Vets get active again in Vail
Vail, CO Colorado
VAIL, Colorado ” When Kade Hinkhouse, who’s visiting Vail, Colorado this week, was in Walter Reed Army Medical Center in Washington, D.C., four years ago, an active lifestyle was practically out of the question.
At just 19, Hinkhouse was recovering from having his right leg amputated and half his skull removed. The improvised explosive device that penetrated his Humvee paralyzed him and put him in a wheelchair.
“I kind of thought I’d be on my butt most of the time watching TV,” he said.
Now 23, Hinkhouse knows that his initial assessment was completely off base.
On Thursday morning, Hinkhouse, along with 25 other wounded veterans of the Iraq and Afghanistan wars, readied himself for a day of skiing on Vail Mountain.
For Hinkhouse, it was his third trip with the Vail Veterans Program, a nonprofit organization started by longtime local Cheryl Jensen that sponsors four annual programs for wounded veterans to get out and enjoy the outdoors and overcome their unexpected disabilities.
For others, like Juan Roldan, Thursday was his first time skiing. He was joined by his mother and nearly 2-year-old daughter, Bryana.
“I’m anxious. I’ve never skied before,” Roldan, of New Jersey, said. “I’m more anxious because I brought my daughter. My mom has never skied before either. So I thought it would be kind of special.”
Roldan, like Hinkhouse, was a victim of an IED explosion and uses a wheelchair, but that isn’t a problem for the Vail ski instructors who outfit the veterans with either a mono-or bi-ski that attaches to the bottom of the chair.
Instructor Paul Curnette is sure Roldan and the other first-timers will be accomplished skiers by the time they leave Sunday, and they’ll have a good time doing it. “These guys have so much fun,” Curnette said. “It’s a chance for them to get up, to enjoy Vail and have some real fun.”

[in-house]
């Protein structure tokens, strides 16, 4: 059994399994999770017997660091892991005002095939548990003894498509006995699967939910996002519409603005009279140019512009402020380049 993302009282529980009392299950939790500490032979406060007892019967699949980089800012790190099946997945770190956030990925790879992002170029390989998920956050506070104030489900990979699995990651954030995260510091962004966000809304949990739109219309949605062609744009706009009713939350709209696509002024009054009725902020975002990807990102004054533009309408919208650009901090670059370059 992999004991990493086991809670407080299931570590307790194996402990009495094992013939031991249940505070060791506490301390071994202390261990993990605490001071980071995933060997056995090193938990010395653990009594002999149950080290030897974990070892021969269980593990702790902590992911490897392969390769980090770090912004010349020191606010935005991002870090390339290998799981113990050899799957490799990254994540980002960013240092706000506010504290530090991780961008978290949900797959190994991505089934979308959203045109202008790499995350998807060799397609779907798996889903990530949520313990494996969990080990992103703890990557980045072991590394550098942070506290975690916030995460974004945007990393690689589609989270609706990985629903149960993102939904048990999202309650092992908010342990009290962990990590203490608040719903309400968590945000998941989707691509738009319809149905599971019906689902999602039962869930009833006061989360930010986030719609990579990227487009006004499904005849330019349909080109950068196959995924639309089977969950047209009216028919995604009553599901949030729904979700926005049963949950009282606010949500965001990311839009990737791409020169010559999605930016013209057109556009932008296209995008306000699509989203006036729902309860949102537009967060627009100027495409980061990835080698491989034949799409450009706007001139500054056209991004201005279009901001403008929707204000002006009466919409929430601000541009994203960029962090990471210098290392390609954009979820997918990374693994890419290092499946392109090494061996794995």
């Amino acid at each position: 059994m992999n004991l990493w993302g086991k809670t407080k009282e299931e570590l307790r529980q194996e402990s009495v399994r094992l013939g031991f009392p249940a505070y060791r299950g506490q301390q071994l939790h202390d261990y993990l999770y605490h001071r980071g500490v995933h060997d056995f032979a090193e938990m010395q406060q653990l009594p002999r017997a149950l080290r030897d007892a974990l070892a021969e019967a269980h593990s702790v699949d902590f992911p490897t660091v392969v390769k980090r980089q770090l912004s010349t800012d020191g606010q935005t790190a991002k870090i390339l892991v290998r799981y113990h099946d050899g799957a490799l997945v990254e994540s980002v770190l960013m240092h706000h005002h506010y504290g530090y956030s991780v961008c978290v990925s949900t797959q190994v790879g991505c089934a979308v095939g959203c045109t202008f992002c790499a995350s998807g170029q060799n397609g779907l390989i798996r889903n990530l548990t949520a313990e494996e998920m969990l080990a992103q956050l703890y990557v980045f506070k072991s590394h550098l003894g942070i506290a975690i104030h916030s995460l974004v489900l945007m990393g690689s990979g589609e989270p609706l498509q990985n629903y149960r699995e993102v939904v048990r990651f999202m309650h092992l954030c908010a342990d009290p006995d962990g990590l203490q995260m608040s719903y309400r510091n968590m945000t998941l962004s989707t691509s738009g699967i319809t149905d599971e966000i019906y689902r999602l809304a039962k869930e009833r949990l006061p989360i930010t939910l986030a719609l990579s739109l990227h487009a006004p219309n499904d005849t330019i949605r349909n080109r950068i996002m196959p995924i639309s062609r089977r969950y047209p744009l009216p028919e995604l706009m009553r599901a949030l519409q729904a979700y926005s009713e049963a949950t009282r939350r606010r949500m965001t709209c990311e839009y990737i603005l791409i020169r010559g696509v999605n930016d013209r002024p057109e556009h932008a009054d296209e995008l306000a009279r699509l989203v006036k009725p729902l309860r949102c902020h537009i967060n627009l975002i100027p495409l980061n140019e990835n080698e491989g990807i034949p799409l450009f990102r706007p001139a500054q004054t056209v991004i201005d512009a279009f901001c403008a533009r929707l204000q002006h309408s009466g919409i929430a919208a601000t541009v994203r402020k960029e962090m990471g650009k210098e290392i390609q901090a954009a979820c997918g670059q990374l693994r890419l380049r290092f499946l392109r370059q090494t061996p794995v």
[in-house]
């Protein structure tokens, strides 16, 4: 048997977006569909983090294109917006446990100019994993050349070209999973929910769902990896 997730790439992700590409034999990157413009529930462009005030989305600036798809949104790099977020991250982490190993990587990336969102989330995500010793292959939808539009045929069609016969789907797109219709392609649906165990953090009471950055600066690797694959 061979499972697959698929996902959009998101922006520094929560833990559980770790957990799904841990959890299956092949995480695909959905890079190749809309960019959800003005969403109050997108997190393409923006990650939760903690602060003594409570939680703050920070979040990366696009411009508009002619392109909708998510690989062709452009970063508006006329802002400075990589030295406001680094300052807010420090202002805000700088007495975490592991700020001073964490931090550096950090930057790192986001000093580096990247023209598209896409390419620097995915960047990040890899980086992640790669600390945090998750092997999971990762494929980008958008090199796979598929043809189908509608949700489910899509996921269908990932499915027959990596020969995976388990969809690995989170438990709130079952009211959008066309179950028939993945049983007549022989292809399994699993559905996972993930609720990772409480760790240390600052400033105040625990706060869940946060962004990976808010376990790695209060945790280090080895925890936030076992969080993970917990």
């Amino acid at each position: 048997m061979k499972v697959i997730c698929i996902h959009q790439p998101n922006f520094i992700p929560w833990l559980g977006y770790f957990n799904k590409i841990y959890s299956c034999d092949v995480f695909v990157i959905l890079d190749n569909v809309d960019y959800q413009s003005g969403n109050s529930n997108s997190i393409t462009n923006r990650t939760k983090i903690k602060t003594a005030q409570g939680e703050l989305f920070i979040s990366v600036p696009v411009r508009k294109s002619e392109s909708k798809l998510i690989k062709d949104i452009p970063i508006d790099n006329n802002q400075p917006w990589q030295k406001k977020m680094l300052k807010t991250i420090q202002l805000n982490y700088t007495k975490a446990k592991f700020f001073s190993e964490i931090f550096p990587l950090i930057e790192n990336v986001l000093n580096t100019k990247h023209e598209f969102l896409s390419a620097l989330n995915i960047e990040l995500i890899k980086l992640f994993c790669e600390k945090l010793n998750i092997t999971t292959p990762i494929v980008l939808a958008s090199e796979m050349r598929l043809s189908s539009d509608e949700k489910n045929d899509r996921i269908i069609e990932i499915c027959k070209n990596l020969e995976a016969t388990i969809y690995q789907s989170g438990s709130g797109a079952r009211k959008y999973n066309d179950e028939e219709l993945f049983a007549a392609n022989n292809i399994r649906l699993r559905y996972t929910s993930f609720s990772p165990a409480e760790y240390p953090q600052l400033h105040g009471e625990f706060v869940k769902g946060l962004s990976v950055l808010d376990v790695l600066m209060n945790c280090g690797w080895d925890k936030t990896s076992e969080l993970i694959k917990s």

Curnette taught Hinkhouse to ski when he made his initial trip two years ago, starting with the magic carpet.
“By the end of it, we were in the Back Bowls,” Curnette said.
The veterans program, in its sixth year, not only provides the opportunity for wounded veterans to adapt and learn ostensibly daunting tasks, it also leaves some of the veterans wanting more.
Carla Best, of Aurora, learned how to ski in February when the program was last in Vail. She came back weeks later to hone the skills she learned.
“So this is my third time,” Best, 33, said. “Not only am I excited to go up again but I’m getting better at my moves.”
Best, who served in the Army for six years, said the veterans program has whet her appetite for skiing, and she’ll be back in Vail or another ski resort, riding her monoski.
“Oh, yeah. Definitely,” she said.
Neither Best nor Hinkhouse, the more accomplished skiers of the group, are quite ready to offer tips to their buddies yet, but they’re getting close. The training can wait, though.
“The best part, I’d say, would have to be going out there skiing and enjoying the snow ” being out there skiing, making new friends, meeting up with old friends,” Hinkhouse said.
The veterans will spend the rest of the week skiing and conclude their trip Saturday evening at the Vail Fire Department, where the crew will cook them dinner.
Dustin Racioppi can be reached at 970-748-2936 or firstname.lastname@example.org.
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